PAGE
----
Here to shatter Calgary's weekday languor is the theatrical glory of one of contemporary music's rising stars. Canada's own Hawksley Workman is fast gaining an international reputation as a dynamic showman, matching the prodigious talent that is so obvious in his recorded work. One London, England-based reviewer remarked the following regarding Workman's live show: "He was so brilliant I felt sick and had to go and get some air."
What is it that separates Workman from the musical pack? Fresh from a European tour, the Canadian Workman reflected on the success of his stage show that makes music and headlines all the same.
"I did a lot of theatre when I was young, and I end up draining some of that 'theatreness' into what I do when I play this rock and roll music," explains Workman. "Those are really magical moments when a willing audience and a willing performer come together, so the artist can't take all the credit."
Owing to his quirky wit, superlative musicianship and the high energy that characterizes his shows, Workman's crowds become willing, regardless of expectations. His return to Calgary is eagerly anticipated by those who caught his last show at Mount Royal College's Wyckham House, again the venue of choice.
"I love playing on stage and I love the whole performance element of making music," notes Workman. "Calgary's always been a great place to play, too."
New material from his critically acclaimed second album, The Delicious Wolves (Last Night We Were), will feature prominently in the new tour, but Workman has been venturing in a new direction with his writing. Notably, he is composing Christmas music that may even make it onto Workman's setlists.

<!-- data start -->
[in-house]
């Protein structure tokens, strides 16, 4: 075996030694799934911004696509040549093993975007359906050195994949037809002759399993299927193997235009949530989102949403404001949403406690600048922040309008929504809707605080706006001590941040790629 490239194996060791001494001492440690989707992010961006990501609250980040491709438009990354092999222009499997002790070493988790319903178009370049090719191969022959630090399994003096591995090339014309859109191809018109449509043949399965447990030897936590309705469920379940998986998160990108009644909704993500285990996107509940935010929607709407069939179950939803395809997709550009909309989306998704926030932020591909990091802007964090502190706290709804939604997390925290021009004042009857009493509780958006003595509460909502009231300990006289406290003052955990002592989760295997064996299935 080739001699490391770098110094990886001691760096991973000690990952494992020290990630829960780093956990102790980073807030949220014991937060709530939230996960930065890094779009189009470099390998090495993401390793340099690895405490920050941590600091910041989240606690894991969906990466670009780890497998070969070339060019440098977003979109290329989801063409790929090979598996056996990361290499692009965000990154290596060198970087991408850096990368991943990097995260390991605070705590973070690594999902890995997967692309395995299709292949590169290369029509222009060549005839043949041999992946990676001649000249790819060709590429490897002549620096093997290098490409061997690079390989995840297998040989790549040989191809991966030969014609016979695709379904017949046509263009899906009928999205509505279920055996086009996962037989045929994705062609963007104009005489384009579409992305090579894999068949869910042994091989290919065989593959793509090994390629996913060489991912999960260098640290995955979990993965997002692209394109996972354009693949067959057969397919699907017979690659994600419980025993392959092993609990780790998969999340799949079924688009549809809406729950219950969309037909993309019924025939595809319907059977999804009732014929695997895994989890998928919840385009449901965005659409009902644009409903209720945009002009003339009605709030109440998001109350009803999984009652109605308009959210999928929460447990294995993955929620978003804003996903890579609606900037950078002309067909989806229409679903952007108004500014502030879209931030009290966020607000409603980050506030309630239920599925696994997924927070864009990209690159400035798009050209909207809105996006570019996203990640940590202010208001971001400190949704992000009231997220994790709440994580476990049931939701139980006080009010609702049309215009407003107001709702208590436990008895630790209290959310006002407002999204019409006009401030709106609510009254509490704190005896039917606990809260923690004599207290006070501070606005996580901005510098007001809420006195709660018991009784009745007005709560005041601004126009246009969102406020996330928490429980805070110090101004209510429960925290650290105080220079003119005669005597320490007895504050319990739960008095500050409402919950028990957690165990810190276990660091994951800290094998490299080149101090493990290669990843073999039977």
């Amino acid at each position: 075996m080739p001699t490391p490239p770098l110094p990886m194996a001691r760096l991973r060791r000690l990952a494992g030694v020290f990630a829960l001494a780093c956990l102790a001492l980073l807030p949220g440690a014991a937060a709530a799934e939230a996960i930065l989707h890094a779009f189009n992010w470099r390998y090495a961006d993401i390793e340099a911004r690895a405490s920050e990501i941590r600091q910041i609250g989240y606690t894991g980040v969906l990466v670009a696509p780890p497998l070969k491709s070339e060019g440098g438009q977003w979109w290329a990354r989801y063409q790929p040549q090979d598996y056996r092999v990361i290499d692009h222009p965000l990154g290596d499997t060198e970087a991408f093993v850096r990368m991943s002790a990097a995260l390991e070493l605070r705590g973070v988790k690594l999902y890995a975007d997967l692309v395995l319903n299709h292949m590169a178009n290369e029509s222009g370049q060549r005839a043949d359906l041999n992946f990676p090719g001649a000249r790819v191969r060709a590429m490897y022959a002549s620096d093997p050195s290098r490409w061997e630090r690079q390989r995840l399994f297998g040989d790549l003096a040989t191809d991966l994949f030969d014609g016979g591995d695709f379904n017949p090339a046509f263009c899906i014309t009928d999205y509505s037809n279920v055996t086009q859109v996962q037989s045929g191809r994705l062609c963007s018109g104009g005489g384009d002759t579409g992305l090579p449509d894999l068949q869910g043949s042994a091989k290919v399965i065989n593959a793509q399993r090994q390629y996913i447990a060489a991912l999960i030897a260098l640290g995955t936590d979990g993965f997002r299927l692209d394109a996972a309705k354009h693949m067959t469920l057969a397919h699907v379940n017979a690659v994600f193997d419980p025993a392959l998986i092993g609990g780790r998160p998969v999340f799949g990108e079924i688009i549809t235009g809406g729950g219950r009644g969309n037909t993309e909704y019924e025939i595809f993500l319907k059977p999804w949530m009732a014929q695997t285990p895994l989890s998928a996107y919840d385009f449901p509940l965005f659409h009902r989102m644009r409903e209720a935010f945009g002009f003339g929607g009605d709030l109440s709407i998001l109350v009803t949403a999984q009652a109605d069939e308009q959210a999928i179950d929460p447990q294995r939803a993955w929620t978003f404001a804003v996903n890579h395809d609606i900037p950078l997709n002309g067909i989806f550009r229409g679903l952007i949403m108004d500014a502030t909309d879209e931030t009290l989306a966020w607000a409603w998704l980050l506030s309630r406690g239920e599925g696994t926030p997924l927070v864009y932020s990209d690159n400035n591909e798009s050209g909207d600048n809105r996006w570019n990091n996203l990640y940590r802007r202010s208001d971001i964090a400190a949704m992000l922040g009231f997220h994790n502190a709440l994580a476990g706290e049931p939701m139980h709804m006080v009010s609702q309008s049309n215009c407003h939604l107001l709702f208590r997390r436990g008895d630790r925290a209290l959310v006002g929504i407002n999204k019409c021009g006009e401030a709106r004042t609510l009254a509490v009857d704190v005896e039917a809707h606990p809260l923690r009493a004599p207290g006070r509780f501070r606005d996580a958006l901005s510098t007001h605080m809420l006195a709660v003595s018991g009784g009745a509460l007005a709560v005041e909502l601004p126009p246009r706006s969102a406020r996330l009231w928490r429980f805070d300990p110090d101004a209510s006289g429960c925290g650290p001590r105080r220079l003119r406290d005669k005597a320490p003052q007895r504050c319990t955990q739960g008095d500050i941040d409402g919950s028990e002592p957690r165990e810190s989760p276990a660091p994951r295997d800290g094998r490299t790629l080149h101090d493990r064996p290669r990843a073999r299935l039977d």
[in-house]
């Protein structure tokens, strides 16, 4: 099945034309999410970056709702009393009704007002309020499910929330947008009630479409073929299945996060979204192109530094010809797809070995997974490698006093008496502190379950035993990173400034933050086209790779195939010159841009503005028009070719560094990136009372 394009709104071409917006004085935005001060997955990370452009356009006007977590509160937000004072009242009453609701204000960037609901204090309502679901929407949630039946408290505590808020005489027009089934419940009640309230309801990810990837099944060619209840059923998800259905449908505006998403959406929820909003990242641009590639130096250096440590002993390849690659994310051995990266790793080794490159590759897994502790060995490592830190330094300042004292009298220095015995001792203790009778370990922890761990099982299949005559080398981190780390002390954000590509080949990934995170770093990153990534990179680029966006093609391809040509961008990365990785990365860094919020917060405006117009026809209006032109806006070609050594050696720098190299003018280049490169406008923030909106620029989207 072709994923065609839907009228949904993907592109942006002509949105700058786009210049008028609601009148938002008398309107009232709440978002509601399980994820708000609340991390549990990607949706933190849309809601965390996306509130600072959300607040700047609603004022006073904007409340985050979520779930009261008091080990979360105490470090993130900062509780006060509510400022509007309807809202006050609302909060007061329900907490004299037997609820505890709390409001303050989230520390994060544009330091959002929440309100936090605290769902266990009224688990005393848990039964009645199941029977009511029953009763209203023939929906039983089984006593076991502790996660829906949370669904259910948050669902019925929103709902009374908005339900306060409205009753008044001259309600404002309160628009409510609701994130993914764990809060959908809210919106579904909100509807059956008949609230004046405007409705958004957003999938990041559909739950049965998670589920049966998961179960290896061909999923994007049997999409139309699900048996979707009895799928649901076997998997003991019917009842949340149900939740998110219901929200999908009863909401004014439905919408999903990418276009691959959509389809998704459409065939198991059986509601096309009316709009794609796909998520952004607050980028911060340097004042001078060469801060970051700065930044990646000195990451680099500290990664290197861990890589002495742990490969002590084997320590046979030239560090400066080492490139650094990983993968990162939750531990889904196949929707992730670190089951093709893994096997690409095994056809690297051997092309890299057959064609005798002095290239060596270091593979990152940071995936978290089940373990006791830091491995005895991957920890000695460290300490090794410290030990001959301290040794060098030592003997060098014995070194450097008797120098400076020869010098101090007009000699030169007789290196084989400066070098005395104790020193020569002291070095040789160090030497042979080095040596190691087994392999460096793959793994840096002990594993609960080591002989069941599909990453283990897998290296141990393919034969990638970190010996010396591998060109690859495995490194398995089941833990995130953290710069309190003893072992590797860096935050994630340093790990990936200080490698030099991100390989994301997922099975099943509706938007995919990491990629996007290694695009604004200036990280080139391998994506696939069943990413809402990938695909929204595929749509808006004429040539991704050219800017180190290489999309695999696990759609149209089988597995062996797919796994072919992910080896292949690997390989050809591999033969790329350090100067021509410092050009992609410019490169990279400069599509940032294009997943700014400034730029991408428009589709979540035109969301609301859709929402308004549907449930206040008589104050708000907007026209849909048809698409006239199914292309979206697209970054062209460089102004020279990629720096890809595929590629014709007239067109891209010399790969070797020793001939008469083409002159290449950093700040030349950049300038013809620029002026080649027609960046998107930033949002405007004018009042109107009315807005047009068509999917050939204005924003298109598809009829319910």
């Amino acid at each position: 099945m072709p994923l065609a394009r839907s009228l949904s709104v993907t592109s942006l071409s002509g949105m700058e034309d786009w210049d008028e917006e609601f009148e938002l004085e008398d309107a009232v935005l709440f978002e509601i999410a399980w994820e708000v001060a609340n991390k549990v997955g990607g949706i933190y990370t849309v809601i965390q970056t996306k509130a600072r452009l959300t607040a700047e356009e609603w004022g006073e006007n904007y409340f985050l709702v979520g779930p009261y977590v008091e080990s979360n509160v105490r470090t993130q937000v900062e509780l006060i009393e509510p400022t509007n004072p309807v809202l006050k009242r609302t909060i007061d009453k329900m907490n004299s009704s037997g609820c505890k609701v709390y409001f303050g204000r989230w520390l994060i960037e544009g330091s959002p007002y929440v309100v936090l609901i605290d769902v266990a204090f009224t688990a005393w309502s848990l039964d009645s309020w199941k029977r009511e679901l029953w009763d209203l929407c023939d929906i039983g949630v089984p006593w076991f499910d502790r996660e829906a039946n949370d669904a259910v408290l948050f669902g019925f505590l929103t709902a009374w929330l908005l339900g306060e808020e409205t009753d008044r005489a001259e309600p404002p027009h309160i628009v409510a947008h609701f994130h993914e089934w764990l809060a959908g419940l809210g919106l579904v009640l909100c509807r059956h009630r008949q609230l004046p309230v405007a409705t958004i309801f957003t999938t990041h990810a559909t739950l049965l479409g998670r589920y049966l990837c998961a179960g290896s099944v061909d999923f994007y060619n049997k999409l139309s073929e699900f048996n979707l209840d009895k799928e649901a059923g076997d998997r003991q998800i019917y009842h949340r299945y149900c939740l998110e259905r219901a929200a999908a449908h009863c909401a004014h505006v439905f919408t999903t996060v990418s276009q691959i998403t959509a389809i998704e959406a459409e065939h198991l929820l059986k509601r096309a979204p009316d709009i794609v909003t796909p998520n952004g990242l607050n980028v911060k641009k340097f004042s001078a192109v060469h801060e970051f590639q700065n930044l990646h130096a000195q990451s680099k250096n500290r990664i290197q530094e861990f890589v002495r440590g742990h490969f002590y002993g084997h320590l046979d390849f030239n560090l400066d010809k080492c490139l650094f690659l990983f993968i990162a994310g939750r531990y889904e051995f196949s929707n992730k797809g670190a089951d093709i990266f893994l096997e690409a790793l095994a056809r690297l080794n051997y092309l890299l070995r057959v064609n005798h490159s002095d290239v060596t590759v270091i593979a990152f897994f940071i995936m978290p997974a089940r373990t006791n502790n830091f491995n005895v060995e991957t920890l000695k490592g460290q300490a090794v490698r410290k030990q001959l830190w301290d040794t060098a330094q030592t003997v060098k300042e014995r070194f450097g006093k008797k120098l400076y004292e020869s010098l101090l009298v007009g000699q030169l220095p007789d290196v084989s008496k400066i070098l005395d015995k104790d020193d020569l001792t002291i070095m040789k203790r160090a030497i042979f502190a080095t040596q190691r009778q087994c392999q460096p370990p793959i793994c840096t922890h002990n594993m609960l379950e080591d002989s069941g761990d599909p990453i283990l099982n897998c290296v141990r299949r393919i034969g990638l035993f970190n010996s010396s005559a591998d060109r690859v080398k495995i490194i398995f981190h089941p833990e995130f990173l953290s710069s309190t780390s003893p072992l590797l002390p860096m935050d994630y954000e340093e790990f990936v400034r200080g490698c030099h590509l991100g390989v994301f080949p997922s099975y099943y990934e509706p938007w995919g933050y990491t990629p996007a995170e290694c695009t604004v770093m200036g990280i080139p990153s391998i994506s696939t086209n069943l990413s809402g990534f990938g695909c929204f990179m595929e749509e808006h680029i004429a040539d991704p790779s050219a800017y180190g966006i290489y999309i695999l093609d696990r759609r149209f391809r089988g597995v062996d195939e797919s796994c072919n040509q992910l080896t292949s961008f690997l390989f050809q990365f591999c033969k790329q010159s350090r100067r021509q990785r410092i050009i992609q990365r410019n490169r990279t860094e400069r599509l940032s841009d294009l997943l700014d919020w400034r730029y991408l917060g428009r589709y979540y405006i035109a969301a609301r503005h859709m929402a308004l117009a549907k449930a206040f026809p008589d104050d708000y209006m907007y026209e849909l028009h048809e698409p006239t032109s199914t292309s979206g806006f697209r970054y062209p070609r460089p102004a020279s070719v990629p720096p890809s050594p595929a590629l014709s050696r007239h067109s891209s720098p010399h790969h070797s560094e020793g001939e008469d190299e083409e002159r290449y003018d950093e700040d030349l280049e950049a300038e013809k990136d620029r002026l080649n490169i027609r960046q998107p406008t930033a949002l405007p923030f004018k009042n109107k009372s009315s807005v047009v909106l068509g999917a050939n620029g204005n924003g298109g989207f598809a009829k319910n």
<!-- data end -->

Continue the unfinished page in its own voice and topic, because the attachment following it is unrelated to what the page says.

"I have a small batch of Christmas songs, so I was half thinking while I was in the shower today that I might try to do some of those," says Workman. "It's fun, Christmas music is very powerful music, even though it's used to commercial benefit and you're usually tired of hearing Christmas songs before Christmas."
As for in-studio plans, Workman says that he's been working on new material, but doesn't have an album planned yet.
"When I make a record it's almost like each record comes from a town," says Workman. "I feel sort of like I'm between towns right now."
Workman plays most of the instruments on his albums, and produces them himself in his home-studio, a fact all the more surprising given the lush sound on most tracks.
"The strength of my music is that it is done with such limitations," he says. "In art and music, limitations sometimes force your creativity to be on high alert. If you had a million possibilities you could get lazy."
In terms of touring , the showman brushed closely with fate heading to New York for a date on September 11, when the attacks occurred on the World Trade Center.
"I was on a plane [for New York] that never took off from Pearson International," recalls Workman. "My band had driven to New York the day prior, and didn't stay in Manhattan as planned, they were in New Jersey with it all going down."
"It was devastating. If there's any good to come out of it, it's the sense of being closer to our mortality," Workman speculates, searching for meaning from the events. "Our goals in the modernity we have created suddenly seem, in comparison to this situation, rather useless."